One could say that the thing you are reflecting at, is some portion of yourself; that would perhaps be fair as 'limited reflection' goes.

We're certainly better at reflecting at some parts of our self than others. The ironic thing is, though, that when we look more closely and analyze just what it is that we are not reflecting on very well that we open up the can of worms that we had previously been avoiding.

It occurs to me that it may be a good thing that we are limited in this regard and are not yet able to reflect well enough to reproduce our intelligence in the form of a self reflective AI. If we could we'd probably have gone extinct already.

If we could we'd probably have gone extinct already.

(I've been trying to avoid the uFAI=extinction thing lately, as there are various reasons that might not be the case. If we build uFAI we'll probably lose in some sense, maybe even to the extent that the common man will be able to notice we lost, but putting emphasis on the extinction scenario might be inaccurate. Killing all the humans doesn't benefit the AI much in most scenarios and can easily incur huge costs, both causally and acausally. Do you disagree that it's worth avoiding conflating losing and extinction?)

0Dmytry8yIn the context of the original post - suppose that SGAI is logging some of the internal state into a log file, and then gains access to reading this log file, and reasons about it in same way as it reasons about the world - noticing correlation between it's feelings and state with the log file. Wouldn't that be the kind of reflection that we have? Is SGAI even logically possible without hard-coding some blind spot inside the AI about itself? Or maybe we're going to go extinct real soon now, because we lack ability to reflect like this, and consequently didn't have couple thousands years to develop effective theory of mind for FAI before we make the hardware.

Scenario analysis: semi-general AIs

by Will_Newsome 1 min read22nd Mar 201266 comments

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Are there any essays anywhere that go in depth about scenarios where AIs become somewhat recursive/general in that they can write functioning code to solve diverse problems, but the AI reflection problem remains unsolved and thus limits the depth of recursion attainable by the AIs? Let's provisionally call such general but reflection-limited AIs semi-general AIs, or SGAIs. SGAIs might be of roughly smart-animal-level intelligence, e.g. have rudimentary communication/negotiation abilities and some level of ability to formulate narrowish plans of the sort that don't leave them susceptible to Pascalian self-destruction or wireheading or the like.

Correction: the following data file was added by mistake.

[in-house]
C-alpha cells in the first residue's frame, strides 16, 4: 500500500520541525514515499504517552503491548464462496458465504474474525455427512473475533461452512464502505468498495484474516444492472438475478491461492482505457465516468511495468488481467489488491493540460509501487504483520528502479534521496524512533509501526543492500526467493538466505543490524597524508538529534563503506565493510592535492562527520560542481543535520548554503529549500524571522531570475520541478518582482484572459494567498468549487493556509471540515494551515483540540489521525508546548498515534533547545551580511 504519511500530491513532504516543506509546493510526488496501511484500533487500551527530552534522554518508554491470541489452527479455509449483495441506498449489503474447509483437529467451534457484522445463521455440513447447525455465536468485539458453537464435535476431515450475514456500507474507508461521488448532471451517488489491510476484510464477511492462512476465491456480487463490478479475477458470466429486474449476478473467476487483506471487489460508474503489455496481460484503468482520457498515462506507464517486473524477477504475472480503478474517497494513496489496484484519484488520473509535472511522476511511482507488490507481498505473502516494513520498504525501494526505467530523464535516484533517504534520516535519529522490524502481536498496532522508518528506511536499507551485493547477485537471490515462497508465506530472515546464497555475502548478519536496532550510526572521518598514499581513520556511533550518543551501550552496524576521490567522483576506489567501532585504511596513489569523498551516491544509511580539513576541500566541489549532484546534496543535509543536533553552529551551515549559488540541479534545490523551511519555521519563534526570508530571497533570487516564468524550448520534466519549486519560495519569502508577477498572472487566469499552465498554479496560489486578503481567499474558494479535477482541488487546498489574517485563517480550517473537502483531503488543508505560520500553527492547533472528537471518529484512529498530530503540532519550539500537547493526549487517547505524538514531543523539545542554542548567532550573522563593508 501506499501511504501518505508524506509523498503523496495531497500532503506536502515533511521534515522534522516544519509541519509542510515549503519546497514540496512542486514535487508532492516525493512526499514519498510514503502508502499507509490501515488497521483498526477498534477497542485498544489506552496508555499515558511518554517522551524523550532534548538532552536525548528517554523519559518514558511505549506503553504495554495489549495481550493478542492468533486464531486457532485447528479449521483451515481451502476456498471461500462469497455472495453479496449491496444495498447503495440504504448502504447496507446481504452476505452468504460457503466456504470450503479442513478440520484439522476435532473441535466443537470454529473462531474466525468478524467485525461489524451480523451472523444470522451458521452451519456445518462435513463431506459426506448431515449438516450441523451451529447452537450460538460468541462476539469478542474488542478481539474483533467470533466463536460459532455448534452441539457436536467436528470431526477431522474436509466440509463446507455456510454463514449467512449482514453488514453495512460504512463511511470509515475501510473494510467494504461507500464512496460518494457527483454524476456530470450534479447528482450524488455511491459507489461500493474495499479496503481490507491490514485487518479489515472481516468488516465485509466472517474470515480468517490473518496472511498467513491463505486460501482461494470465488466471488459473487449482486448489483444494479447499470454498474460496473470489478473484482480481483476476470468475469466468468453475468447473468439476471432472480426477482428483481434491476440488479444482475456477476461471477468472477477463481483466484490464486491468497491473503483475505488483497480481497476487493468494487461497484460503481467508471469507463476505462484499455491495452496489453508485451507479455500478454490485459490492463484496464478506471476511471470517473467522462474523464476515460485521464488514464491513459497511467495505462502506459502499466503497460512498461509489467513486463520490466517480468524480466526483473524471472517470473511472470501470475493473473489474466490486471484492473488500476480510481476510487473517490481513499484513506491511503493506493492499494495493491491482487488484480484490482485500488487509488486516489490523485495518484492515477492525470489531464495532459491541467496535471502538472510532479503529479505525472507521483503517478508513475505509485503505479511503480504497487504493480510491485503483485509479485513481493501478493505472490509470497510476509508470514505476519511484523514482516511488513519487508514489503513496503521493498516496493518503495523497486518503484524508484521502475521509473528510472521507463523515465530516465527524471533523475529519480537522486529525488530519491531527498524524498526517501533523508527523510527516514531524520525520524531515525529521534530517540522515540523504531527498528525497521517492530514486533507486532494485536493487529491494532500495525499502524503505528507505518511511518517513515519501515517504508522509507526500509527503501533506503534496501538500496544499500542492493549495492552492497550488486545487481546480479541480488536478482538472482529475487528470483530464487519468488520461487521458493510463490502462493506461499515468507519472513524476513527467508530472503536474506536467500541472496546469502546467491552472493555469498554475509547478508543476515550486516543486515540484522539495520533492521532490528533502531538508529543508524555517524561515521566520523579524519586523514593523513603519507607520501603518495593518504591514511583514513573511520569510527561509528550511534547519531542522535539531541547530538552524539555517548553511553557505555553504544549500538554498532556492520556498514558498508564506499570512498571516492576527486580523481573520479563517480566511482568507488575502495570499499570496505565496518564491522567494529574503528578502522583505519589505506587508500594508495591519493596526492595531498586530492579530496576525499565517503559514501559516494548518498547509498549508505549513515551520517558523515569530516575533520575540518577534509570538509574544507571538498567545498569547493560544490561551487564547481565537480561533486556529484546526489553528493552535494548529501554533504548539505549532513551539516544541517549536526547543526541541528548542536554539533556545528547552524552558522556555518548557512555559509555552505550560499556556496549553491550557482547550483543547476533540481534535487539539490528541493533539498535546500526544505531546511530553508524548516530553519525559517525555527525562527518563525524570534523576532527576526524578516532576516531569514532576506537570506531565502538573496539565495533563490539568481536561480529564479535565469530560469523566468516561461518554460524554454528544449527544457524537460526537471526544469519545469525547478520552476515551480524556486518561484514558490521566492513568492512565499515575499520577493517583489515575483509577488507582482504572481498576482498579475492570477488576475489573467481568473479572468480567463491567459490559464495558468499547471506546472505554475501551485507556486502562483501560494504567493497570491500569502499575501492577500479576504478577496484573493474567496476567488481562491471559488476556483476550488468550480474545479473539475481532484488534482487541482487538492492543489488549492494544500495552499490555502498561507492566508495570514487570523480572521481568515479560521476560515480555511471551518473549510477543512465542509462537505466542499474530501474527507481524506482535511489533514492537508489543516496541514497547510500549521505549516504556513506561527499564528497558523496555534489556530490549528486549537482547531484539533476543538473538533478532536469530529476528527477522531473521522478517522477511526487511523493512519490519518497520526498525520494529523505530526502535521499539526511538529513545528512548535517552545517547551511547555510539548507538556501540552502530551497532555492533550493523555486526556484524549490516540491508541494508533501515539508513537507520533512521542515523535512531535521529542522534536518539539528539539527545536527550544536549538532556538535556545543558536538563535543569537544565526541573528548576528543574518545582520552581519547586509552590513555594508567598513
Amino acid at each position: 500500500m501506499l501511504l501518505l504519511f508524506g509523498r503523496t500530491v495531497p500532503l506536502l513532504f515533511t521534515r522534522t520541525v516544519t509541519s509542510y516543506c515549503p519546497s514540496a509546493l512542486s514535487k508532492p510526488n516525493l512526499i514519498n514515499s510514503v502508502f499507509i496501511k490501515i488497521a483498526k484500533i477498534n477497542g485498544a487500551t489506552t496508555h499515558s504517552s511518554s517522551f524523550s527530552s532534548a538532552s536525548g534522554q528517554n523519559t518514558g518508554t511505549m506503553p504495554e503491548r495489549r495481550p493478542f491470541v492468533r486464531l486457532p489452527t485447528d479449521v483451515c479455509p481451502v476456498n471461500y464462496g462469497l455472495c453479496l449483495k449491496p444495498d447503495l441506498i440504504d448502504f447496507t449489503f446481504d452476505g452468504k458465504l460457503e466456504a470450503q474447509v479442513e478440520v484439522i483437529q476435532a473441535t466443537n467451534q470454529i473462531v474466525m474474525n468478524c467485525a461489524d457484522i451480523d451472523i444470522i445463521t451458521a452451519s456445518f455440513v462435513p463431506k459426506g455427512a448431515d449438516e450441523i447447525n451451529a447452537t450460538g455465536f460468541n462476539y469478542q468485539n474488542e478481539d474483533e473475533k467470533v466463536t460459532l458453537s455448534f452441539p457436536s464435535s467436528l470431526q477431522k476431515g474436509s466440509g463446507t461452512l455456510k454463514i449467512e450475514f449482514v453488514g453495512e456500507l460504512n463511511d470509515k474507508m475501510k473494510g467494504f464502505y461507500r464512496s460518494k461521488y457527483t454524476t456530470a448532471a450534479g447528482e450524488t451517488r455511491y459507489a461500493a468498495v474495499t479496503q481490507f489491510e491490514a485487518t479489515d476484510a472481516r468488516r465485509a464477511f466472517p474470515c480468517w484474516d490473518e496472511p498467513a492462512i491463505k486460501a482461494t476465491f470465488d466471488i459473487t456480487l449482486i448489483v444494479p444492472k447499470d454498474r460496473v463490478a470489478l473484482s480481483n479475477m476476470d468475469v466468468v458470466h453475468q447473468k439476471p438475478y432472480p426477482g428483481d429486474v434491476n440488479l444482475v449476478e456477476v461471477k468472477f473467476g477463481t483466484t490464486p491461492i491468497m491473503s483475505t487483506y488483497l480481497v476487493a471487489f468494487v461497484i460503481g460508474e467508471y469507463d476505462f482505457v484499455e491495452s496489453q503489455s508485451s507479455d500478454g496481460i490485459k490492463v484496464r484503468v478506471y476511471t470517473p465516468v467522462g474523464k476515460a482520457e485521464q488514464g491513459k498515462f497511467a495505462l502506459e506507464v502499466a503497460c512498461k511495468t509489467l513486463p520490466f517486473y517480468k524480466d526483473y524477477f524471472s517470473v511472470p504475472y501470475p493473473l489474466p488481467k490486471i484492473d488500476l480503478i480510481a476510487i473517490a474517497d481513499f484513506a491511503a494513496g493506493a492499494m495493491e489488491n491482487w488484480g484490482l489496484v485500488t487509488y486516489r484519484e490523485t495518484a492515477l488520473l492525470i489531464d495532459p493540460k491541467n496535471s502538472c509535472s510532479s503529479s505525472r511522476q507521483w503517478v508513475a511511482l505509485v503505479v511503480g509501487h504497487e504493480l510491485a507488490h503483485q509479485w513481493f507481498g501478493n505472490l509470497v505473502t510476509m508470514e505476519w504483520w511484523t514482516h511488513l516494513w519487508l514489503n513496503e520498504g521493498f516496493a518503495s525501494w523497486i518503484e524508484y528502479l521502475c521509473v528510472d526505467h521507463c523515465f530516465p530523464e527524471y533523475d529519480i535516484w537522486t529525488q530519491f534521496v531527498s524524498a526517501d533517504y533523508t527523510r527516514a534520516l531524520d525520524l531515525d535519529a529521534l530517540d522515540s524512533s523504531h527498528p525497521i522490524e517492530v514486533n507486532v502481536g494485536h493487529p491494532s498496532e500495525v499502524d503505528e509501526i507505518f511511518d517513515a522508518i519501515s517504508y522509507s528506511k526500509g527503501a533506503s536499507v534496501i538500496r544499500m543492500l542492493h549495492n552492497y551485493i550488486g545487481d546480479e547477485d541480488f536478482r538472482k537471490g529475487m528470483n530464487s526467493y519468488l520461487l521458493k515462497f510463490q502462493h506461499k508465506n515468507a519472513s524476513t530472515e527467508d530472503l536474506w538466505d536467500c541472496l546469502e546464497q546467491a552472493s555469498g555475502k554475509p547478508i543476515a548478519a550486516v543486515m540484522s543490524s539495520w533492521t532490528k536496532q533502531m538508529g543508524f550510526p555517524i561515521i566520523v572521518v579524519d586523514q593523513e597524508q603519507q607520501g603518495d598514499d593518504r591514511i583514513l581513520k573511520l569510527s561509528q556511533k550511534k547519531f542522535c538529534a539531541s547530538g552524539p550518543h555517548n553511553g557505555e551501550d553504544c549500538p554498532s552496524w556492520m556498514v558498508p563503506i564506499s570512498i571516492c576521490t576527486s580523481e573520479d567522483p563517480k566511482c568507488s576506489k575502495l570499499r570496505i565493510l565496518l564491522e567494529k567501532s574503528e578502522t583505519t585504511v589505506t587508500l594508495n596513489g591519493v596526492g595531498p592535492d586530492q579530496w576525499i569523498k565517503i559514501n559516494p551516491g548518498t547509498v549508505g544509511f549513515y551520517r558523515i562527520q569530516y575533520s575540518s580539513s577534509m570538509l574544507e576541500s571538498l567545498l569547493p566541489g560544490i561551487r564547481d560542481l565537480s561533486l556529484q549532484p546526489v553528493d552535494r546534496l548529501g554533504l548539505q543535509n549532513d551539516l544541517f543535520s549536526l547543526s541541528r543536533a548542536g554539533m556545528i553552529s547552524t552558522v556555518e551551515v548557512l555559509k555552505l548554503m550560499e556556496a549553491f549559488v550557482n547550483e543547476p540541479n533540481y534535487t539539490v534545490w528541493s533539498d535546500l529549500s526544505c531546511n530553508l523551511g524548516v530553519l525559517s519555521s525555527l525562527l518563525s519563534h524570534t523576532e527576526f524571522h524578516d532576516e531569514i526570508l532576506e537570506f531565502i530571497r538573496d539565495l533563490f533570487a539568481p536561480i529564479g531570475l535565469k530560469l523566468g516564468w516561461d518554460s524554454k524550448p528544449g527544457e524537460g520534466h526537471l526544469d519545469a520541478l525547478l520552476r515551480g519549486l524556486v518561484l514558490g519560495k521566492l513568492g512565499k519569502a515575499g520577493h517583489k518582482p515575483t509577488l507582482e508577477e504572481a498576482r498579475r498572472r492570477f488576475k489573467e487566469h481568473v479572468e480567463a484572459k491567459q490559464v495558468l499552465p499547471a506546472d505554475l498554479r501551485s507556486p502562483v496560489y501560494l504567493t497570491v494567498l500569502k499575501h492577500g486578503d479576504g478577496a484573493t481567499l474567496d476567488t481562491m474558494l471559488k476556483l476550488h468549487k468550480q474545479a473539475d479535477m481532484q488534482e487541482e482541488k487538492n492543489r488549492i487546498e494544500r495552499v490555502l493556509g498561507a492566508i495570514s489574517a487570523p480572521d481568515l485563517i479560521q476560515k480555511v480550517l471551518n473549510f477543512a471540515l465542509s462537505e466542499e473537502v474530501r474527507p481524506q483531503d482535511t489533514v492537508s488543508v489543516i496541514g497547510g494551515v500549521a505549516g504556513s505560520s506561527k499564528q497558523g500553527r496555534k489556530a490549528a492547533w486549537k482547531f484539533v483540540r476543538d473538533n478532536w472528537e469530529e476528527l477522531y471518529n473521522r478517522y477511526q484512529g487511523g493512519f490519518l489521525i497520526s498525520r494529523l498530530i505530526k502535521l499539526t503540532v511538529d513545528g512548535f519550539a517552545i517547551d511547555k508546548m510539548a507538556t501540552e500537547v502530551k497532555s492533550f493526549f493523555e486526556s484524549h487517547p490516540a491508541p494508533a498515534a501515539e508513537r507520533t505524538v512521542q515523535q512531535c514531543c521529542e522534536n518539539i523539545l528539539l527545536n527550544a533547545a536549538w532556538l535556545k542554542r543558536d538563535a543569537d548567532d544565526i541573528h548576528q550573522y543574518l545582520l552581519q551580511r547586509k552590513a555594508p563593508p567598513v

At first blush, this scenario strikes me as Bad; AIs could take over all computers connected to the internet, totally messing stuff up as their goals/subgoals mutate and adapt to circumvent wireheading selection pressures, without being able to reach general intelligence. AIs might or might not cooperate with humans in such a scenario. I imagine any detailed existing literature on this subject would focus on computer security and intelligent computer "viruses"; does such literature exist, anywhere?

I have various questions about this scenario, including:

  • How quickly should one expect temetic selective sweeps to reach ~99% fixation?
  • To what extent should SGAIs be expected to cooperate with humans in such a scenario? Would SGAIs be able to make plans that involve exchange of currency, even if they don't understand what currency is or how exactly it works? What do humans have to offer SGAIs?
  • How confident can we be that SGAIs will or won't have enough oomph to FOOM once they saturate and optimize/corrupt all existing computing hardware?
  • Assuming such a scenario doesn't immediately lead to a FOOM scenario, how bad is it? To what extent is its badness contingent on the capability/willingness of SGAIs to play nice with humans?
Those are the questions that immediately spring to mind, but I'd like to see who else has thought about this and what they've already considered before I cover too much ground.
My intuition says that thinking about SGAIs in terms of population genetics and microeconomics will somewhat counteract automatic tendencies to imagine cool stories rather than engage in dispassionate analysis. I'd like other suggestions for how to achieve that goal.
I'm confused that I don't see people talking about this scenario very much; why is that? Why isn't it the default expected scenario among futurologists? Or have I just not paid close enough attention? Is there already a name for this class of AIs? Is the name better than "semi-general AIs"?
Thanks for any suggestions/thoughts, and my apologies if this has already been discussed at length on LessWrong.

 

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